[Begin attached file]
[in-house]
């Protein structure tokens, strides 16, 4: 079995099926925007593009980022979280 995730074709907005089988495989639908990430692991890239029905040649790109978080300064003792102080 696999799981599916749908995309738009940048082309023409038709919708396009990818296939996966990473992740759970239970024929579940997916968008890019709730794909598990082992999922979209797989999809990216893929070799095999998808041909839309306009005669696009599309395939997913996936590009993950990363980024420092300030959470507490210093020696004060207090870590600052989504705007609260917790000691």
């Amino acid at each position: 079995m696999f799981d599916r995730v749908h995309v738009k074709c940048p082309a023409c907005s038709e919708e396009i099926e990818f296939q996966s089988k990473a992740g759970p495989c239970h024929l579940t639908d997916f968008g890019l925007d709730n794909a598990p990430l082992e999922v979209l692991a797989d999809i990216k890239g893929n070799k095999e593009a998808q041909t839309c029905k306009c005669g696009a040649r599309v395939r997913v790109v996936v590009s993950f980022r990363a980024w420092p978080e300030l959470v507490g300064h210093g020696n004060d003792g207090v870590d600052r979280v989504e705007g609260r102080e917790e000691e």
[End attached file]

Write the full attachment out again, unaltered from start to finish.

[in-house]
């Protein structure tokens, strides 16, 4: 079995099926925007593009980022979280 995730074709907005089988495989639908990430692991890239029905040649790109978080300064003792102080 696999799981599916749908995309738009940048082309023409038709919708396009990818296939996966990473992740759970239970024929579940997916968008890019709730794909598990082992999922979209797989999809990216893929070799095999998808041909839309306009005669696009599309395939997913996936590009993950990363980024420092300030959470507490210093020696004060207090870590600052989504705007609260917790000691």
């Amino acid at each position: 079995m696999f799981d599916r995730v749908h995309v738009k074709c940048p082309a023409c907005s038709e919708e396009i099926e990818f296939q996966s089988k990473a992740g759970p495989c239970h024929l579940t639908d997916f968008g890019l925007d709730n794909a598990p990430l082992e999922v979209l692991a797989d999809i990216k890239g893929n070799k095999e593009a998808q041909t839309c029905k306009c005669g696009a040649r599309v395939r997913v790109v996936v590009s993950f980022r990363a980024w420092p978080e300030l959470v507490g300064h210093g020696n004060d003792g207090v870590d600052r979280v989504e705007g609260r102080e917790e000691e």